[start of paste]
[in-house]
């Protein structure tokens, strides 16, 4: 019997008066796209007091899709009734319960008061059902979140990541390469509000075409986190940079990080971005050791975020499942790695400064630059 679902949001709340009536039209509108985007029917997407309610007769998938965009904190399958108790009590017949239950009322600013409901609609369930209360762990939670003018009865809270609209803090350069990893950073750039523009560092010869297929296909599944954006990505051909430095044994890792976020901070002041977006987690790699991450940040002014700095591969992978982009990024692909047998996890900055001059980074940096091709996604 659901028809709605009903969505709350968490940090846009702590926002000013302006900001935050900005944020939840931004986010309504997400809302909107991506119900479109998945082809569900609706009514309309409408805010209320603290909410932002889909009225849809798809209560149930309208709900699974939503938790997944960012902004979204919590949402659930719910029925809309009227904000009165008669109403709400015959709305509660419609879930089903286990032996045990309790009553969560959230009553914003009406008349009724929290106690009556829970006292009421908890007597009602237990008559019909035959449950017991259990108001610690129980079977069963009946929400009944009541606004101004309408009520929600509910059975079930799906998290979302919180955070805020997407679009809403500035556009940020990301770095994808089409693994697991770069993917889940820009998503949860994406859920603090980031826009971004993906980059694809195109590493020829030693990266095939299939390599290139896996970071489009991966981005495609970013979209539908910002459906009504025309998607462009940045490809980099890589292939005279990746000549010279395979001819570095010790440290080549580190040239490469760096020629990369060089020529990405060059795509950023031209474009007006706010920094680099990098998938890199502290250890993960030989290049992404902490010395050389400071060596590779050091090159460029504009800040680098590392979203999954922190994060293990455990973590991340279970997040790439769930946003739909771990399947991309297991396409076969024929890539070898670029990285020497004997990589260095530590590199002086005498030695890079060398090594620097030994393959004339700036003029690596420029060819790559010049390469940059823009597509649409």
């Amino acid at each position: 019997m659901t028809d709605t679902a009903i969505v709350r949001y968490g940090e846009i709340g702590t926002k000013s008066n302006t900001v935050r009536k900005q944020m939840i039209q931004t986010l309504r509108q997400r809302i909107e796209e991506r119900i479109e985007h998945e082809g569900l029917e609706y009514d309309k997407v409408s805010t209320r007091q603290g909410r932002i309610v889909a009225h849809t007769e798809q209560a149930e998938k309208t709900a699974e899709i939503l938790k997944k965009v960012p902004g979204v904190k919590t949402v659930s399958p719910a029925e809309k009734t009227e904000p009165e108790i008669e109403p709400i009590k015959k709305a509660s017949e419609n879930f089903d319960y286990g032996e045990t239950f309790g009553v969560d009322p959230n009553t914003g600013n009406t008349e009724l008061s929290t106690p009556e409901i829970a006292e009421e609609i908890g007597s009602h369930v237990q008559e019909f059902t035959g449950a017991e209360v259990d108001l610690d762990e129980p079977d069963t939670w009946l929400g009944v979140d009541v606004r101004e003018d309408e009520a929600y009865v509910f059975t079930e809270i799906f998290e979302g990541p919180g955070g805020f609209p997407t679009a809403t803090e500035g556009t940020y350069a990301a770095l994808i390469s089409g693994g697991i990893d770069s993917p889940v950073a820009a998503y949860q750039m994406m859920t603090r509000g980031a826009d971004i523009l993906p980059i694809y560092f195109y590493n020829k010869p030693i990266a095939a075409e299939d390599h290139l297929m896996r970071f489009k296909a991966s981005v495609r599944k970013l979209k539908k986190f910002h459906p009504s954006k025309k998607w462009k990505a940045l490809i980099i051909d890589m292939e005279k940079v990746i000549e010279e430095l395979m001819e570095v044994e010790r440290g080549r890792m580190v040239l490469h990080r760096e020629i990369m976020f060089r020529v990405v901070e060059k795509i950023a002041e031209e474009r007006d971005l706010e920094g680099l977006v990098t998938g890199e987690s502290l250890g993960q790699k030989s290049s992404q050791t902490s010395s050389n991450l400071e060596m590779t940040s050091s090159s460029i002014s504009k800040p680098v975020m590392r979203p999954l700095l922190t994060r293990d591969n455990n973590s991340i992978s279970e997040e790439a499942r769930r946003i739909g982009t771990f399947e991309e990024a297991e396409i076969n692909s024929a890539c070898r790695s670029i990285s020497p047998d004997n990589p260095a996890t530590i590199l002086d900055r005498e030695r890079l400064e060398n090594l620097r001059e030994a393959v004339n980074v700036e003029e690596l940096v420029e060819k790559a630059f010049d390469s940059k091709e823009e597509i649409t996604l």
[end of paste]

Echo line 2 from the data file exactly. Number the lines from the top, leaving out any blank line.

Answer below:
């Protein structure tokens, strides 16, 4: 019997008066796209007091899709009734319960008061059902979140990541390469509000075409986190940079990080971005050791975020499942790695400064630059 679902949001709340009536039209509108985007029917997407309610007769998938965009904190399958108790009590017949239950009322600013409901609609369930209360762990939670003018009865809270609209803090350069990893950073750039523009560092010869297929296909599944954006990505051909430095044994890792976020901070002041977006987690790699991450940040002014700095591969992978982009990024692909047998996890900055001059980074940096091709996604 659901028809709605009903969505709350968490940090846009702590926002000013302006900001935050900005944020939840931004986010309504997400809302909107991506119900479109998945082809569900609706009514309309409408805010209320603290909410932002889909009225849809798809209560149930309208709900699974939503938790997944960012902004979204919590949402659930719910029925809309009227904000009165008669109403709400015959709305509660419609879930089903286990032996045990309790009553969560959230009553914003009406008349009724929290106690009556829970006292009421908890007597009602237990008559019909035959449950017991259990108001610690129980079977069963009946929400009944009541606004101004309408009520929600509910059975079930799906998290979302919180955070805020997407679009809403500035556009940020990301770095994808089409693994697991770069993917889940820009998503949860994406859920603090980031826009971004993906980059694809195109590493020829030693990266095939299939390599290139896996970071489009991966981005495609970013979209539908910002459906009504025309998607462009940045490809980099890589292939005279990746000549010279395979001819570095010790440290080549580190040239490469760096020629990369060089020529990405060059795509950023031209474009007006706010920094680099990098998938890199502290250890993960030989290049992404902490010395050389400071060596590779050091090159460029504009800040680098590392979203999954922190994060293990455990973590991340279970997040790439769930946003739909771990399947991309297991396409076969024929890539070898670029990285020497004997990589260095530590590199002086005498030695890079060398090594620097030994393959004339700036003029690596420029060819790559010049390469940059823009597509649409």